Not looking great for the recall effort. Too bad the Dems couldn't get united behind a candidate.
Are you certain the result won't be an accurate reflection of the public will in Wisconsin?
Also, this is a recall effort not an election, when Walker wins he will have put down a recall effort, he will not be newly elected.
hawkeye10 wrote:Also, this is a recall effort not an election, when Walker wins he will have put down a recall effort, he will not be newly elected.
Pedantry doesn't become you. If it walks like a duck, and quacks like a duck, I don't go and look up the exact species; I call it a duck.
A 6-7% margin is a decisive gap in any presidential election.
In this case it appears to be a very convenient way for you to avoid the very likely and fasirly obvious implications of the result in Wisconsin - a swing state the Democrats were counting on winning just a few months ago.
Very hard for me to visualize Obama winning in Wisconsin after a defeat of the recall effort. Perhaps if it's a cliff hanger with an extremely narrow margin, such a recversal could occur. Howevver even a 2% margin woulkd be decisive and very likely a fatal indicator for Obama's chances in the state.
I do agree the implications of the result in Wisconsin for voter behavior in other states are of unknown merit or force. However, the result is not at all likely to be a contrary indicator for trends afoot among voters in the persuadable middle of the political spectrum. An unsuccessful recall in Wisconsin will certainly be an unfavorable indicator for Obama, though how strong will be hard to guess. Conversely a successful recall will be favorable for Obama, but again how strong, hard to predict.
The latest Marquette University Law School poll, which is one of the go-to, in-state polls for recall observers, has an interesting statistic on the perception of public- and private-sector employee unions. Given the ardent political activism of the Wisconsin Education Association Council and other unions last winter in opposing Walker's legislation affecting unions (taking away most collective-bargaining rights and requiring public employees to pay more for benefits), and the unions' success in finding enough people to sign a recall petition, one might believe unions enjoy both clout and fairly strong popularity in The Badger State.
Not so, says Marquette. In its May 23-26 poll, only 40 percent of those surveyed said they had a favorable view of public-sector unions, while 45 percent viewed them unfavorably. Meanwhile, in the same poll, 44 percent said they had a favorable view of private-sector unions, compared with 35 percent who viewed those unions unfavorably. Those ratings remain essentially unchanged from March.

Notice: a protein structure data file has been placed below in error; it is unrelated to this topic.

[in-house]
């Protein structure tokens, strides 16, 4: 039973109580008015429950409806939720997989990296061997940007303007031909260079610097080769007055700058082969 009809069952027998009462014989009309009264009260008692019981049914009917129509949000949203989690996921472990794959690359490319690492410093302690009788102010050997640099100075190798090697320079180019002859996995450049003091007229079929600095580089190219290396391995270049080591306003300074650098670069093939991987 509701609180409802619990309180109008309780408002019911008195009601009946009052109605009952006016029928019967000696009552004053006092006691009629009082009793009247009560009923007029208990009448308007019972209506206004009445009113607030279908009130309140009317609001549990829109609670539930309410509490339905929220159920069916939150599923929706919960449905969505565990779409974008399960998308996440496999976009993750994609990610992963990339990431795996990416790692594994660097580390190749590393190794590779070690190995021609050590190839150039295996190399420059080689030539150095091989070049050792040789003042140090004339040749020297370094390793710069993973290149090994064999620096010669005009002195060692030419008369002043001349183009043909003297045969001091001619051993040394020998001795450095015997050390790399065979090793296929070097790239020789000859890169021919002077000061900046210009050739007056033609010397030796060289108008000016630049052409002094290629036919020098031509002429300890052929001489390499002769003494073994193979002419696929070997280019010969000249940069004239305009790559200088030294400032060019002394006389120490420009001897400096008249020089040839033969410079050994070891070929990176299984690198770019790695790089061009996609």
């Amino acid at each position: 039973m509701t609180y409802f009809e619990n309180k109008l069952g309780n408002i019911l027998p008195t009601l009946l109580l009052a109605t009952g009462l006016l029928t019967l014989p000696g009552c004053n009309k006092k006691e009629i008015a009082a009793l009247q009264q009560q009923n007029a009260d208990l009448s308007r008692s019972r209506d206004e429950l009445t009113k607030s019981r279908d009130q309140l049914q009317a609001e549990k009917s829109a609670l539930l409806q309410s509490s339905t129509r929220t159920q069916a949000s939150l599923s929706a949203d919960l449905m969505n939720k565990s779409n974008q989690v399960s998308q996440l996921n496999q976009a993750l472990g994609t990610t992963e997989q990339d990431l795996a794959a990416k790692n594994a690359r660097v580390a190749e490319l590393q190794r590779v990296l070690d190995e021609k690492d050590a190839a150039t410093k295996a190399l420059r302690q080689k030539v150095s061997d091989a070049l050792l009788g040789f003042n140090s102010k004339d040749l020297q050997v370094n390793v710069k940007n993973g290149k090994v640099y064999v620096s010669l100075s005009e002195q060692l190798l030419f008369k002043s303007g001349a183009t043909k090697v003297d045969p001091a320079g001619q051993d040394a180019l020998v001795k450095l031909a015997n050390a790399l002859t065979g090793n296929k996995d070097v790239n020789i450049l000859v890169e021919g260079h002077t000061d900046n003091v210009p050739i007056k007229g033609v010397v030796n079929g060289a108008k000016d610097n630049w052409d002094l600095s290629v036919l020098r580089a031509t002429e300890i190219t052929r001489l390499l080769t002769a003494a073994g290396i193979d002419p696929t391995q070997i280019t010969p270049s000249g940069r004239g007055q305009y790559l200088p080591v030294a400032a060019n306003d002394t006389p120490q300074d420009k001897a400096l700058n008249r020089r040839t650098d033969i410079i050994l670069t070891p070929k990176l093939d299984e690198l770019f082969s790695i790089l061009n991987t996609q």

What accounts for this relatively poor showing for public-sector unions in particular? Well, take a look at the results when Marquette asked people if they approved of Walker's initiatives. Three-quarters of respondents said they approved of the law Walker signed requiring public employees to contribute to their own pensions and pay more for health insurance, while 55 percent approved of the new limits on collective bargaining for state employees that Walker signed into law.
But here's one twist: A plurality of those surveyed, 39 percent, thought the new collective bargaining limitations have "decreased jobs" in Wisconsin. Here's another twist: President Barack Obama received a favorable rating of 55 percent of respondents.
What to make of all this? One thought is that perhaps those surveyed are able to sift and separate their feelings on national and state politics.
Here's another possible explanation, which paraphrases a rule from political satirist P.J. O'Rourke regarding the social sciences: Folks think lots of things. We don't know why. Test on Tuesday.
Obama may well win the state in the coming election, but we apparently agree that a defeat in the recall election today will reduce his odds of success. No point in arguing how much or how sensitive the connection may be. We'll all know soon enough.
My opinion is the recall outcome, given all the effort, sound and fury put into the preceeding struggle by both sides ( labor unions in particular),
"Jun 5, 2012 5:36pm
Whatever Walker’s Fate, Obama Leads Romney in Wisco
Whatever Scott Walker’s fate, Barack Obama may drag some bragging rights out of the Wisconsin governor’s recall election: Voters in preliminary exit poll results today say they favor Obama over Mitt Romney in November’s presidential election by a slight 6-point margin (51-45 percent).
These results are preliminary so it remains to be seen if that result will hold in final exit poll results later tonight. If so, it might provide Obama forces with pushback should Walker, the incumbent Republican, prevail in the recall election against Democratic candidate Tom Barrett, the mayor of Milwaukee."